By Tsvetelia Tsolova

SOFIA (Reuters) - Bulgaria's parliament on Friday appointed a media magnate to oversee its state security service, a move that could rekindle popular discontent and threaten fragile political stability just weeks after an early election.

Legislators from the ruling Socialists and the allied ethnic Turkish MRF party endorsed Delyan Peevski, also an MRF deputy, by a simple majority without debate, hours after legal changes stripping the president of his power to appoint heads of secret services took effect.

Political analysts said Peevski's appointment was another example of subjecting Bulgarian state institutions to private interests and could worsen the negative international reputation of the European Union's poorest country.

"I am shocked. This is the most scandalous appointment of a person who is known for connections to certain business groups," said Sofia University political analyst Rumiana Kolarova.

Post-communist governments in Bulgaria have failed to cut mutually advantageous links between politicians and businessmen, deterring foreign investment and keeping the Balkan country under strict EU monitoring and outside its passport-free travel Schengen zone ever since its 2007 admission to the bloc.

President Rosen Plevneliev cancelled his participation in a ceremony opening a new bridge to Romania on Friday and called an extraordinary sitting of the national security council next week to discuss Peevski's appointment, signaling his disapproval.

Some leaders of the mass protests that toppled the previous government in February left a meeting with Prime Minister Plamen Oresharski and called for new demonstrations, calling the appointment "a mockery" of their demands for more transparency.

Oresharski defended parliament's decision, saying Bulgaria needed to take serious steps to stop organized crime and smuggling and Peevski was best suited for the job - although he lacks direct experience in the field.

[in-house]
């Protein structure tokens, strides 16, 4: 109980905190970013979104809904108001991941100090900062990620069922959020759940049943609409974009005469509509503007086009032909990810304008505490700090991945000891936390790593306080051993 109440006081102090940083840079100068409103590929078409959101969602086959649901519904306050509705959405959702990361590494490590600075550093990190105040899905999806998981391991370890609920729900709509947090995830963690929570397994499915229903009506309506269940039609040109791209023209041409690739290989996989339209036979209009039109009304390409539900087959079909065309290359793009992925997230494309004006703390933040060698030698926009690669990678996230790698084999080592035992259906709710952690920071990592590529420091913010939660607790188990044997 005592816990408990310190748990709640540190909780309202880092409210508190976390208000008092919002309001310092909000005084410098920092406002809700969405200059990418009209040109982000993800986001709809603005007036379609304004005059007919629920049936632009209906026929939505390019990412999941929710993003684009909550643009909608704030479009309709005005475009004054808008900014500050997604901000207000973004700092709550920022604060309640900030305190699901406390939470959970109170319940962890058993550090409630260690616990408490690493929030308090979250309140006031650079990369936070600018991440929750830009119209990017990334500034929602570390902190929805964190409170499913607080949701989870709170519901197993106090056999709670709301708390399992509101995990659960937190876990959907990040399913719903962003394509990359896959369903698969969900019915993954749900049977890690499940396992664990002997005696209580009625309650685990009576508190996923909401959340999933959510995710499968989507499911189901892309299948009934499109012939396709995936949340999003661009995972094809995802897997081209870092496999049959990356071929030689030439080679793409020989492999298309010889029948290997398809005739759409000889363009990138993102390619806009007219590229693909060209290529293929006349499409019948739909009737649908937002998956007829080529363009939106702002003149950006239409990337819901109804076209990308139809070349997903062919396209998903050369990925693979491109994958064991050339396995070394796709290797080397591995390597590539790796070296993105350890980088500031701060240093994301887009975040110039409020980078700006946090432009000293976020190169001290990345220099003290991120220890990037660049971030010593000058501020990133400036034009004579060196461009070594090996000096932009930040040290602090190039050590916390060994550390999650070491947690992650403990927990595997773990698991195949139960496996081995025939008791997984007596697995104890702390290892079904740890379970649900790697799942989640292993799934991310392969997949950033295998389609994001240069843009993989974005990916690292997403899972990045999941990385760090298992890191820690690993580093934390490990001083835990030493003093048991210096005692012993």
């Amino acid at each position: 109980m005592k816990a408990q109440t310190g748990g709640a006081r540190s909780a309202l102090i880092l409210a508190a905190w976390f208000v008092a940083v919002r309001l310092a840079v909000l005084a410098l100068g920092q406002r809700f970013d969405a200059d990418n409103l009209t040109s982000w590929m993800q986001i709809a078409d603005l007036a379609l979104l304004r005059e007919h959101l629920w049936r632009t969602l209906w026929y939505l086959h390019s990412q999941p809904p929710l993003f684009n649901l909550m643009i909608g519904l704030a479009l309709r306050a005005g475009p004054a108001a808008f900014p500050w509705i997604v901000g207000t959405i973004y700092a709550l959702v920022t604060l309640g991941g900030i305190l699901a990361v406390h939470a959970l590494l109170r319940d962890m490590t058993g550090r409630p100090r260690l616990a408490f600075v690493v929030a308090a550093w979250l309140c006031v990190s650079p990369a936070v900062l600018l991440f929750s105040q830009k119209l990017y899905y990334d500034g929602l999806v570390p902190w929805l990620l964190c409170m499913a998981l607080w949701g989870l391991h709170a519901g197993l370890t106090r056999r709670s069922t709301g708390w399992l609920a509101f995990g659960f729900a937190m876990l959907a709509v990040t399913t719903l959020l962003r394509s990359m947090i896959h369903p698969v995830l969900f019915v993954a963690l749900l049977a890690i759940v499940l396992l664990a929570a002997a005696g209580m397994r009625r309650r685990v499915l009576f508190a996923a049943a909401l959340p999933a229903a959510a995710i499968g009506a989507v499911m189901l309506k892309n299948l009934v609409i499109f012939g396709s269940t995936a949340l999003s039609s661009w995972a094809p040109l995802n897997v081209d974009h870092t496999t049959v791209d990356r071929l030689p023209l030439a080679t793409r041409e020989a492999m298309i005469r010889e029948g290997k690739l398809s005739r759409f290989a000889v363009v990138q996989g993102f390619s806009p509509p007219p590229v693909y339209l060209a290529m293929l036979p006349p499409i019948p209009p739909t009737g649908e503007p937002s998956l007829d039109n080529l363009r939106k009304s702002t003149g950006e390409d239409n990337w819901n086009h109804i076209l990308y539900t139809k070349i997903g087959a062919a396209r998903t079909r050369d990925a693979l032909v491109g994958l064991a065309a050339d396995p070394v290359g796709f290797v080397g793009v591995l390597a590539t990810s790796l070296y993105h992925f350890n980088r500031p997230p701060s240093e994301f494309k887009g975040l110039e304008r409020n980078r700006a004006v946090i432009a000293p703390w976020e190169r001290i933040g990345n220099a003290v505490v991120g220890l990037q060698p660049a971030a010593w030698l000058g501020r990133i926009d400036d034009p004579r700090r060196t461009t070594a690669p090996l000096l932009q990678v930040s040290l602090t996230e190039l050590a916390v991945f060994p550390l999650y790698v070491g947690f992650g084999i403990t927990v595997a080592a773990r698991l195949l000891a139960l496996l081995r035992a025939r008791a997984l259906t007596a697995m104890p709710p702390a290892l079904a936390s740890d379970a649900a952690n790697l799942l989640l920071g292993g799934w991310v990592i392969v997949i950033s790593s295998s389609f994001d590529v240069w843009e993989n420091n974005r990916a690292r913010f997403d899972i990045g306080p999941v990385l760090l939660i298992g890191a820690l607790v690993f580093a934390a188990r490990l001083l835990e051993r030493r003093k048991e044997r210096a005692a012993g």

"Peevski was chosen because he is not part of the system and we deliberately looked for such an external specialist so that he can restructure it," Oresharski told reporters.

In 2007, Peevski was sacked as a deputy minister of the then-Socialist-led administration in a corruption scandal. But the investigation against him was later dropped and he was reinstated in the post.

Bulgarian media said Peevski stood behind a powerful network of national newspapers and television channels owned by his mother and which had been previously criticized for concentrating media ownership in the hands of a few.

The opposition centre-right GERB party demanded new elections, saying parliament's decision was "ridiculous" and that it would undermine the trust of Western security services with which Sofia cooperates.

Plevneliev signed the legislation removing the power of his office to appoint security chiefs, saying putting this in parliament's hands would ensure more debate and transparency when choosing such senior officials.

(Editing by Mark Heinrich)




TOWNHALL MEDIA GROUP